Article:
Many of us love to order the big battered and fried onion that several restaurants offer on their menus. Pull apart that crispy goodness, dip it into that zesty sauce, and YUM! We love our southern-grown sweet Vidalia onions, too. But the onions in our yard and pastures are not so sweet. Supposedly, this “yard” variety is actually a garlic, but it sure smells like onions when you mow them down. So, please excuse me, but I call them onions.
During the winter at our house, the onion “sprouts” are the only green in our yard, since we have Bermuda grass that’s dormant during that time. Winter is sometimes a little depressing for me, with shorter hours of daylight, and all the more reason to fuss when I see so clearly all the onions I still haven’t conquered with my weed killer. I have yet to find anything chemically that will kill those prolific pests. (Please let me know if you know of anything that works!) The only thing I have found that works in bush beds is to dig them up as you dig down to plant a bush or a flower. No, you can’t just pull them up because the root is too deep and the stem breaks off, so you have to get down to the root of it and get it all, every scrap of root, or you will still have an onion at some point in the future. And every time you think you’ve gotten them all, you turn around and see another sprout coming up. Even with a yard full of them, our bush beds are clear of them now, finally. I think.
Our yard is mowed regularly (thanks to my other half who loves to mow), and as the grass greens in the late spring, I forget about the onions – until I smell them when he mows. But, at our house in the country, we have “perimeter areas” around pasture fencing, along crop edges, and around tree lines that are mowed or bush-hogged only on occasion, nothing regular. Weeds tend to mature a little longer before they are wacked down with something. A couple of years ago I noticed that, when left unhindered, the onion sprigs would develop a seed head. And if left long enough in the ground, these things would drop many more seeds, and the following year you’d have about 25 new plants for each one you had the year before. Depressing, right? (OK, maybe it’s only me.)
I was horrified when I saw the first seed head close enough to realize what was going on with the life cycle of these “reasons to lay awake at night, fretting over their existence”. I reached immediately to pull one out of the ground, and, VOILA. It pulled right up with no struggle! Maybe their roots turn loose a little to put more energy into producing that seed head. “Yay for me,” I thought. And the challenge was on! So that year I started pulling onion seed heads in one pasture area as a test. Last year I didn’t pull any because we had other, more pressing problems to solve, but this year I got back to the task. My eyes were tuned in to these tall, “stemmy” sprouts, any that had developed a seed head. Before our vacation in May, I pulled three or four wheel-barrow loads of these things and put them in the trash. No, don’t compost them!!! Don’t burn them!!! Don’t let even one out of your sight until it is locked tightly in the trash can!!! Yes, I am OCD about the onions, you can surely tell. And I know everyone, including my patient, head-shaking husband, probably thinks I am crazy pulling all 500-plus (or 1,000-plus, but who’s counting?) of these things by hand. And I am! Crazy and OCD about onions, that is.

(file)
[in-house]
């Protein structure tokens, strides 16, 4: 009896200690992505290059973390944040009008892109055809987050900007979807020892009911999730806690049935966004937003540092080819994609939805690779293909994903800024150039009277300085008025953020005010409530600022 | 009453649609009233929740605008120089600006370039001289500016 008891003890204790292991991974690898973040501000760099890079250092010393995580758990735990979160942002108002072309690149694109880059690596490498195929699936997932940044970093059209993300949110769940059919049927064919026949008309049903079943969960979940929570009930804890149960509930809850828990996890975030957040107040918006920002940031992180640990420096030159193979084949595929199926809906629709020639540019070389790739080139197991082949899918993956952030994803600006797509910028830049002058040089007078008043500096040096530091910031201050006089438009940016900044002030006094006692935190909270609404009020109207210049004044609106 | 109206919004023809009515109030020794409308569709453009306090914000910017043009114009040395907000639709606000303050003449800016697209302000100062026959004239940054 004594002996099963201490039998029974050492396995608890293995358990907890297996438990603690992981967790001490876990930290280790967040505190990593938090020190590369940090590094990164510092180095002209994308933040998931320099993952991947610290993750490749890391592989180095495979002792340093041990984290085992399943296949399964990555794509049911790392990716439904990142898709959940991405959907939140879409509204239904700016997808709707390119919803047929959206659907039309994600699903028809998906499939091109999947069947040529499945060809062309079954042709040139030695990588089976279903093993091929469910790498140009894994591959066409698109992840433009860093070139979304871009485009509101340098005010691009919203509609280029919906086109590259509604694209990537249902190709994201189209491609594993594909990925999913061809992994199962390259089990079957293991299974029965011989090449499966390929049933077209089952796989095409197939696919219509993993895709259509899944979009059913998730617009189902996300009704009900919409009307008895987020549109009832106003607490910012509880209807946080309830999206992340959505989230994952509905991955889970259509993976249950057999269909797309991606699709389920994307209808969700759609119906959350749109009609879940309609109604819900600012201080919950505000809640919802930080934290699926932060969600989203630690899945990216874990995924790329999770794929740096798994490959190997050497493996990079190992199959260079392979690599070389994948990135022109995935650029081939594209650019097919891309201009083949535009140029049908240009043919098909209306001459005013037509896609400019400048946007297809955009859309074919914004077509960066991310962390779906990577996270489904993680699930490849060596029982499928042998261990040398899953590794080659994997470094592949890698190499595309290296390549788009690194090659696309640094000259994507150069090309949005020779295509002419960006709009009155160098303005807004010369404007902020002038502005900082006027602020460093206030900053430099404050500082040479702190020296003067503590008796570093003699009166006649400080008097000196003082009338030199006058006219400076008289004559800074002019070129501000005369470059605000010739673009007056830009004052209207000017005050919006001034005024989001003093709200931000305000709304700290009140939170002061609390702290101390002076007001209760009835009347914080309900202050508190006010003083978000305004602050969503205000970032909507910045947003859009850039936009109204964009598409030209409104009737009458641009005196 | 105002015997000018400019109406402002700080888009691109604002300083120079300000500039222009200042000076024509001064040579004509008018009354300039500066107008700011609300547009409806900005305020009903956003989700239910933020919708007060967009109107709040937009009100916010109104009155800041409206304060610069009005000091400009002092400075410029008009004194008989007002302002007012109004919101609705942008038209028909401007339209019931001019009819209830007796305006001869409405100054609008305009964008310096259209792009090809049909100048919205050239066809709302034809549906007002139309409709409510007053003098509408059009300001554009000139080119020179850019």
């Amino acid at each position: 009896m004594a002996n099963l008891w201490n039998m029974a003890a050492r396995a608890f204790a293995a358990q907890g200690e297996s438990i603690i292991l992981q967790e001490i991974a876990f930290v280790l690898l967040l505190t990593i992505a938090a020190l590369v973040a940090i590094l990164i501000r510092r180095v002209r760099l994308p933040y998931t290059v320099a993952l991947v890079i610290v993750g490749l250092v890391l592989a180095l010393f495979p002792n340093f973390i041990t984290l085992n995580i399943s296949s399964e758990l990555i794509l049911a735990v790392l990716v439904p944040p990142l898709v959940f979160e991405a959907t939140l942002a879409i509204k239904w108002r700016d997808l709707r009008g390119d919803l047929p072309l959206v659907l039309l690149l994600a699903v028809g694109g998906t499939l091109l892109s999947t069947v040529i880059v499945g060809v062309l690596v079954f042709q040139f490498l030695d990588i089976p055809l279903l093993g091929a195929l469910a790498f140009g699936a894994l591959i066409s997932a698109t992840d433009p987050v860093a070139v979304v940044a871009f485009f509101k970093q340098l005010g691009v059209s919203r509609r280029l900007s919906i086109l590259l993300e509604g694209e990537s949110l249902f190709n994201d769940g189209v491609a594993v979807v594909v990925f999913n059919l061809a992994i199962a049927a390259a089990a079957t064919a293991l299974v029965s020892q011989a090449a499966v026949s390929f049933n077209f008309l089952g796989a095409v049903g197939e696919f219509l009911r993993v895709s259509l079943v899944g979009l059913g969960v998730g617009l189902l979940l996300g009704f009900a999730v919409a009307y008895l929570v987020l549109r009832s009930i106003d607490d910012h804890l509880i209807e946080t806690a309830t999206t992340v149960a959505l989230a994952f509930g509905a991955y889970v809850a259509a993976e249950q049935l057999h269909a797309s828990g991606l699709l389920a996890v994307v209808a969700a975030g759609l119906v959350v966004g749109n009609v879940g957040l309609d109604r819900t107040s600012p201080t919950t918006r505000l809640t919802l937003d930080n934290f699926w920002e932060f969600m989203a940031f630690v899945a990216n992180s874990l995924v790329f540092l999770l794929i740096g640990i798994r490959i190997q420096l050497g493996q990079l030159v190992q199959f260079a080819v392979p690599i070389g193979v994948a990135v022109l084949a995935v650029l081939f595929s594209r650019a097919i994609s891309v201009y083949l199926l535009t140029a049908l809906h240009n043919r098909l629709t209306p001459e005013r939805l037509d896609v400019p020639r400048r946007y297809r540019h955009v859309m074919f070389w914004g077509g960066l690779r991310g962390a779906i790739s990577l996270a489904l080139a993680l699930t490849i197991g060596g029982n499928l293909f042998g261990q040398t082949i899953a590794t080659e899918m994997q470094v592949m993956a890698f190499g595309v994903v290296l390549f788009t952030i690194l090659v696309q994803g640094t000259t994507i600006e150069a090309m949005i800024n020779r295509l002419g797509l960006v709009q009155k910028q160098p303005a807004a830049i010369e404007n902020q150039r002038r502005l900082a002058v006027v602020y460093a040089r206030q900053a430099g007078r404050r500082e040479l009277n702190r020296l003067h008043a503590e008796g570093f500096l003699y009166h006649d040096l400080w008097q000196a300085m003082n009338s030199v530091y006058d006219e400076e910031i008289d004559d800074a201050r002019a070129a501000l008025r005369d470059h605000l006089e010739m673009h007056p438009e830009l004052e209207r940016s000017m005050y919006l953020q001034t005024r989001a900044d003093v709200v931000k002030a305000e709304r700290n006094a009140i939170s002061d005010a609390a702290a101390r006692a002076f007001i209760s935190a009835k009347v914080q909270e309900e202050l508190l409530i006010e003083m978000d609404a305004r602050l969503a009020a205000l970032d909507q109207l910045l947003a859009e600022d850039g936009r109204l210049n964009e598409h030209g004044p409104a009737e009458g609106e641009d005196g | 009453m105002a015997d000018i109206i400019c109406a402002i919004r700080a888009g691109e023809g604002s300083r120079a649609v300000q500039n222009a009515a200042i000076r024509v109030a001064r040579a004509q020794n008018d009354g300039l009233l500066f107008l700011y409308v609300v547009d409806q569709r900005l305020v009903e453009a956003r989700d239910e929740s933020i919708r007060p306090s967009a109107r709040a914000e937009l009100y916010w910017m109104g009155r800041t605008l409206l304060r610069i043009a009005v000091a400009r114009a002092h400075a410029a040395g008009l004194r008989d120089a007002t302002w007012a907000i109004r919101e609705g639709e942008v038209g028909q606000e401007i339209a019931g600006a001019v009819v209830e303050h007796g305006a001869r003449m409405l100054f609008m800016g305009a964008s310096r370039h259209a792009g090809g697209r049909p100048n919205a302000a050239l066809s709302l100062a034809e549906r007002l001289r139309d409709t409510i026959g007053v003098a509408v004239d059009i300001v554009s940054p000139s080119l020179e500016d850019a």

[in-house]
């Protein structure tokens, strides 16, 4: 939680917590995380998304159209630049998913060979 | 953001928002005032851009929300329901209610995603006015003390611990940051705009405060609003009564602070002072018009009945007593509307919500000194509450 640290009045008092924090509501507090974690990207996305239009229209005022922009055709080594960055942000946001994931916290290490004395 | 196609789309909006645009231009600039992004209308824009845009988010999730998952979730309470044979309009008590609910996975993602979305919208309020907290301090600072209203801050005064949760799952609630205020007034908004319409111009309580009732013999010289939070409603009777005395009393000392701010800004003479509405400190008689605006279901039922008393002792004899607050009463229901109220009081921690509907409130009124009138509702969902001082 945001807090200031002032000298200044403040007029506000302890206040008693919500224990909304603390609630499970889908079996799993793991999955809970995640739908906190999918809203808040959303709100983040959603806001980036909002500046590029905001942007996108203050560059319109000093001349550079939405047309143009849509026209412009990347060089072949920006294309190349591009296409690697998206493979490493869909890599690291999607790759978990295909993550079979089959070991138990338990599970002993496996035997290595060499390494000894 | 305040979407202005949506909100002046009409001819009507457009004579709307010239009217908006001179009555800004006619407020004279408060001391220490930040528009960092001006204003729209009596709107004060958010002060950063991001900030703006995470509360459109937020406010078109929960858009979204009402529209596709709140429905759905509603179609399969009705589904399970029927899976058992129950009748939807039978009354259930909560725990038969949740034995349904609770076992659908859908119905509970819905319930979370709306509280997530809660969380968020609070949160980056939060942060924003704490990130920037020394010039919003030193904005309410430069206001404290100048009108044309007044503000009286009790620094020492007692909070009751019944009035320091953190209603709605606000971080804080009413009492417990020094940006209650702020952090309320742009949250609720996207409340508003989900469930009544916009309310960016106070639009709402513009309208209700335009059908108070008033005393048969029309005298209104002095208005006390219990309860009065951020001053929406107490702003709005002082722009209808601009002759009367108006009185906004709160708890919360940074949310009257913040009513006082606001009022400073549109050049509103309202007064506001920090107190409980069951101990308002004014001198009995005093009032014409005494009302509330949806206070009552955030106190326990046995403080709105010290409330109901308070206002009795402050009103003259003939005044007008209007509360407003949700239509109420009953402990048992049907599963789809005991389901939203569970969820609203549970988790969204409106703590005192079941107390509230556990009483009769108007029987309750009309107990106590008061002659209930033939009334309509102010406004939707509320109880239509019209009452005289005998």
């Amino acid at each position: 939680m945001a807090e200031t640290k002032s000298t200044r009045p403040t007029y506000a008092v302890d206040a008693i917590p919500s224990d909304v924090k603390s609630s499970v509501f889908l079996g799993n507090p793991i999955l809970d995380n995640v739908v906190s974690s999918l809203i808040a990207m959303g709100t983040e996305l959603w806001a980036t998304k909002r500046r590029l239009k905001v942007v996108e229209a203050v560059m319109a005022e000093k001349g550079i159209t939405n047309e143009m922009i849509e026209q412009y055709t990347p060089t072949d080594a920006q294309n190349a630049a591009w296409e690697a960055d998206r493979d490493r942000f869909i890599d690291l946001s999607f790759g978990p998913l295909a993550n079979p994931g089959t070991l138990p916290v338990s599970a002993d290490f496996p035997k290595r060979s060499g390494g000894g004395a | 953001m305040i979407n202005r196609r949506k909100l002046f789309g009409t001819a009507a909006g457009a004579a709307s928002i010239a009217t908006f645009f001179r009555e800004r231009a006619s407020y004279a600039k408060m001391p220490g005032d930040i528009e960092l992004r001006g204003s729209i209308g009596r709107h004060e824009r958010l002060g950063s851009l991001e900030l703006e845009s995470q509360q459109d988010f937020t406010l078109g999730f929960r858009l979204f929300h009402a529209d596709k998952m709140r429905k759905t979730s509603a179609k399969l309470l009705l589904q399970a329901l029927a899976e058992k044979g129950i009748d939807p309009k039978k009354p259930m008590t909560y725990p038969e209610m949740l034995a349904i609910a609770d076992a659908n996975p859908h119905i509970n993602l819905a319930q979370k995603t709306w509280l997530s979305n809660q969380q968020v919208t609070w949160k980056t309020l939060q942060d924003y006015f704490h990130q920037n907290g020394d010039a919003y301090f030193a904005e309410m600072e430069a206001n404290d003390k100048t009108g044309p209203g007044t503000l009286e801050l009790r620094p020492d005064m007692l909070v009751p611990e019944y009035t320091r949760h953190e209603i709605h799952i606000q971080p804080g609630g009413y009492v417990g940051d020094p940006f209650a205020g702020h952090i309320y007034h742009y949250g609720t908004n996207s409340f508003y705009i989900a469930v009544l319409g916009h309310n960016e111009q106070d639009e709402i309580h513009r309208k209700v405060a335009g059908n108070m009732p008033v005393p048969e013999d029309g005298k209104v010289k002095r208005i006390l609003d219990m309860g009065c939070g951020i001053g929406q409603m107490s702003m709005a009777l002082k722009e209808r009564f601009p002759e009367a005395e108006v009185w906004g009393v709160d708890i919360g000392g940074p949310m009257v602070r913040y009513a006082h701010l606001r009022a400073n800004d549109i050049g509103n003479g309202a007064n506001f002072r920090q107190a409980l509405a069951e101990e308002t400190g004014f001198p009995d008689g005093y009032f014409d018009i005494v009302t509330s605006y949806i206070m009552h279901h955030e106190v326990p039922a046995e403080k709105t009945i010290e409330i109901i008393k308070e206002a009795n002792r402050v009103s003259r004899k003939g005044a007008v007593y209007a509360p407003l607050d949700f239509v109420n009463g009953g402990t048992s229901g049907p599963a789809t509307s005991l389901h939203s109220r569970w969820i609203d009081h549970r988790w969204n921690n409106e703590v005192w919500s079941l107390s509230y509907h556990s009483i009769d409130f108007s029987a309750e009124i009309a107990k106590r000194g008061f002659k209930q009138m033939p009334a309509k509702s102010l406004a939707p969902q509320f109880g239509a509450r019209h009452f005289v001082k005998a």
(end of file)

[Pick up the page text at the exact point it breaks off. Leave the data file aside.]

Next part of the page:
No, the picture above is only a small portion of all I pulled, working many hours before leaving on our vacation, trying to rid our place of any and all of the sprouts. As we rode out the half-mile driveway to begin our 14 day journey to California and back, I spotted a few along a tree line, standing proud and tall, as if waving good-bye and saying, “Ha-ha! You missed us! We’ll drop our seeds while you’re gone. Lose sleep over that while you’re away and can do nothing about it!” After working so hard to accomplish my task, I had to remind myself that I’d done the best I could with the time I’d had and to not let it ruin my trip by worrying about those stupid blankety-blank onions. I was confident in the fact that I’d taken every opportunity to pull all but only a few out of the ground before they dropped their seeds.
Imagine my surprise upon my return to see them still standing tall, seeds intact and now purple in color, but, another surprise – many more than a few. Well, the race was on again! With a million other things to be done, I spent a heated afternoon pulling another trash bag load. It was during this session of pulling that I decided weed extraction, which I do a tremendous amount of even without the onion project, is a perfect time for prayer. Think of all the hours doing this mindless task! If I say a prayer with every weed I pull, that’s a lot of prayers! And a bonus is that I can put my mind to something while I work and make it much more enjoyable. “OK, Lord, thank you for each and every weed/prayer you have for me today. They are awesome blossoms!” Yes, double productivity is very appealing to me. It’s just another part of being OCD! Woops – didn’t mean to rhyme, but oh, well, who gives a hoot?